Wednesday’s earthquake was one of the strongest earthquakes to hit off the coast of Oregon in recent years. In October 2011, a moderate 5.9-magnitude earthquake struck about 233 kilometers (144 miles) west of Coos Bay, also causing no damage or casualties.

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COOS BAY, OREGON (BNO NEWS) — A strong earthquake struck off the coast of Oregon on early Wednesday evening, seismologists said, but there were no reports of damage or casualties and no tsunami warning was issued.

The 5.9-magnitude earthquake at 8.13 p.m. local time (0413 GMT Thursday) was centered about 144 miles (233 kilometers) west of Coos Bay, a city located in Coos County on the Pacific coast. It struck about 6.2 miles (10 kilometers) deep, making it a shallow earthquake, according to the United States Geological Survey (USGS).

The USGS said it did not expect to see damage or casualties due to the earthquake’s distance from the coast, and there were no immediate reports of tremors being felt anywhere along the coast.

Wednesday’s earthquake was one of the strongest earthquakes to hit off the coast of Oregon in recent years, but no tsunami warning was issued by the West Coast and Alaska Tsunami Warning Center (WCATWC).

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HILLSBORO, OREGON (BNO NEWS) — A couple from the U.S. state of Oregon has been arrested and charged in connection with the rapes of at least two young girls while they were babysitting them, police said on Thursday. Investigators fear there could be more victims.

William Paul Gaskin, 40, was arrested on April 29 for allegedly sexually abusing a three-year-old girl while he was babysitting her. Detectives were alerted after a roommate of the child’s parents came home unexpectedly and found Gaskin abusing the child.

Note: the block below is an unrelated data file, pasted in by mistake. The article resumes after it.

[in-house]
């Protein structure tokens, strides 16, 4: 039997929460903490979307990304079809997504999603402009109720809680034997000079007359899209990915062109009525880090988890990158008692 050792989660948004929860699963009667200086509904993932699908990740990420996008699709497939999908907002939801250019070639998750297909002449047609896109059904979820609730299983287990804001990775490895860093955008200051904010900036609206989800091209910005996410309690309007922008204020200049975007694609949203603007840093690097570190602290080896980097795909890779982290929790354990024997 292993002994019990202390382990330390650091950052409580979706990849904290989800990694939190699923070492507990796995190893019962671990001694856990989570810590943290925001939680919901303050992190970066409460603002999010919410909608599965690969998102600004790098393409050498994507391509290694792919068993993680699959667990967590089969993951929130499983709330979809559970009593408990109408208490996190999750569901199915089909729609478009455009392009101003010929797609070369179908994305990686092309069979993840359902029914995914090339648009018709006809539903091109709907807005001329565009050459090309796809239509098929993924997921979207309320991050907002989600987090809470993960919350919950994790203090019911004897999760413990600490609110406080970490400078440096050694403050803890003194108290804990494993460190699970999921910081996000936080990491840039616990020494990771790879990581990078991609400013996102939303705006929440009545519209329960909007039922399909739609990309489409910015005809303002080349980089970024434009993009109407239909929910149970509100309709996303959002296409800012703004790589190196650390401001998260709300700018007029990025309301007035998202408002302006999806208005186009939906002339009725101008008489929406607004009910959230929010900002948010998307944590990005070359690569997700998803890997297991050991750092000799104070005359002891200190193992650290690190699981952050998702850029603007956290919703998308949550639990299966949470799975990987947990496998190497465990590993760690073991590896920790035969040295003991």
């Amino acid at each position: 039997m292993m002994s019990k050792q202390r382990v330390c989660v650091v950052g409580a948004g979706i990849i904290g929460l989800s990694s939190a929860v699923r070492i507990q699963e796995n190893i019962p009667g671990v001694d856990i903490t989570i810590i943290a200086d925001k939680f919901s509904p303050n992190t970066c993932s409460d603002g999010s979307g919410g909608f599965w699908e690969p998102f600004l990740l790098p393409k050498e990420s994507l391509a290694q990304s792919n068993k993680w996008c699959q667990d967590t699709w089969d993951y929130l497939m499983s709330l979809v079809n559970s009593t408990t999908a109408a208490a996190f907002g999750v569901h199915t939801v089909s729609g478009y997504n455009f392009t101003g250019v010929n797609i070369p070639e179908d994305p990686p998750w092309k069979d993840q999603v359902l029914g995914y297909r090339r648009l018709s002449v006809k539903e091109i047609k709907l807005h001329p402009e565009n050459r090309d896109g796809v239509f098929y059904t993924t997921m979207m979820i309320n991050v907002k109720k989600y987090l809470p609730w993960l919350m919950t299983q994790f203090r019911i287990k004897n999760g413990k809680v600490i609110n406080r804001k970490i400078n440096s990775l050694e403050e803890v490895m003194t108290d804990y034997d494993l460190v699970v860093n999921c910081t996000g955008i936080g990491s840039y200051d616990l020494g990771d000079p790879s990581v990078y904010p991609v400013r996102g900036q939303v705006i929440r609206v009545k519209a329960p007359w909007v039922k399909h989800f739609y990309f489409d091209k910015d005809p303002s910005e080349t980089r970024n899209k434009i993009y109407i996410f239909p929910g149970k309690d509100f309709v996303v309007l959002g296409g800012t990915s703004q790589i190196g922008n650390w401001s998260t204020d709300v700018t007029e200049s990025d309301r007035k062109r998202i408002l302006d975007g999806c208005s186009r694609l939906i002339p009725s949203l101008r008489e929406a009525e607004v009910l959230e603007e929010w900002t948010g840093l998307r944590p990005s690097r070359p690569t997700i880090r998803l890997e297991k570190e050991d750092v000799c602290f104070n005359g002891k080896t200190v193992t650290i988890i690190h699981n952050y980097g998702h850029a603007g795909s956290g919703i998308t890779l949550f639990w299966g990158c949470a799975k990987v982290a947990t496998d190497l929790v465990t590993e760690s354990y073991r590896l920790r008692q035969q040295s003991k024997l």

Months later, on August 18 while Gaskin was still in jail, a father and former roommate of Gaskin reported that his five-year-old daughter had been sexually assaulted by him. “Beaverton police learned of the Sheriff’s office existing case on Mr. Gaskins and turned the new investigation over to our detectives,” said Sgt. David Thompson, a spokesman for the Washington County Sheriff’s Office.

According to detectives, the five-year-old girl and her father lived with Gaskin and his 23-year-old girlfriend who was identified as Desiree Chapman. “Gaskins and Chapman would babysit for the child when her father was at work,” Thompson said. “The child disclosed that Mr. Gaskin would sexually abuse her and Ms. Chapman was present while it occurred.”

As a result of the new allegations, Chapman was arrested on September 16 and charged with two counts of Rape in the First Degree, one count of Sodomy in the First Degree, two counts of Criminal Mistreatment in the First Degree, and one count of Using Child in Display of Sexually Explicit Conduct.

Gaskin, in whose apartment was found evidence of the abuse of the five-year-old girl, is facing two counts of Rape in the First Degree, four counts of Sodomy in the First Degree, two counts of Unlawful Sexual Penetration in the First Degree, and one count of Using Child in Display of Sexually Explicit Conduct.

“Sheriff’s detectives believe that Mr. Gaskin and Ms. Chapman have babysat many children in the past and that Ms. Chapman may have solicited babysitting services,” Thompson said. “Detectives are concerned that there may be more victims who have not reported the abuse because they are so young. Detectives are asking that anyone whose children have been alone with Gaskin or Chapman call Detective John Shipley at 503-846-2596.”

Under Jessica’s Law, both Gaskin and Chapman face minimum 25 year sentences.

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NEW YORK (BNO NEWS) — A teen was dismissed from a U.S. Ski Team on Friday after news reports emerged he urinated on a young girl during a JetBlue flight from Oregon to New York.

Robert “Sandy” Vietze, 18, was arrested by police at New York’s John F. Kennedy International Airport on early Wednesday morning after an overnight flight from Portland in Oregon. He allegedly stood up during the flight and urinated on an 11-year-old girl while her father – a Stage 4 cancer patient – was in the lavatory himself.

News reports said Vietze was drunk when the incident happened, but it was not immediately clear if he had been given alcohol by JetBlue or if he was already drunk when he boarded the flight. The legal drinking age in the United States is 21.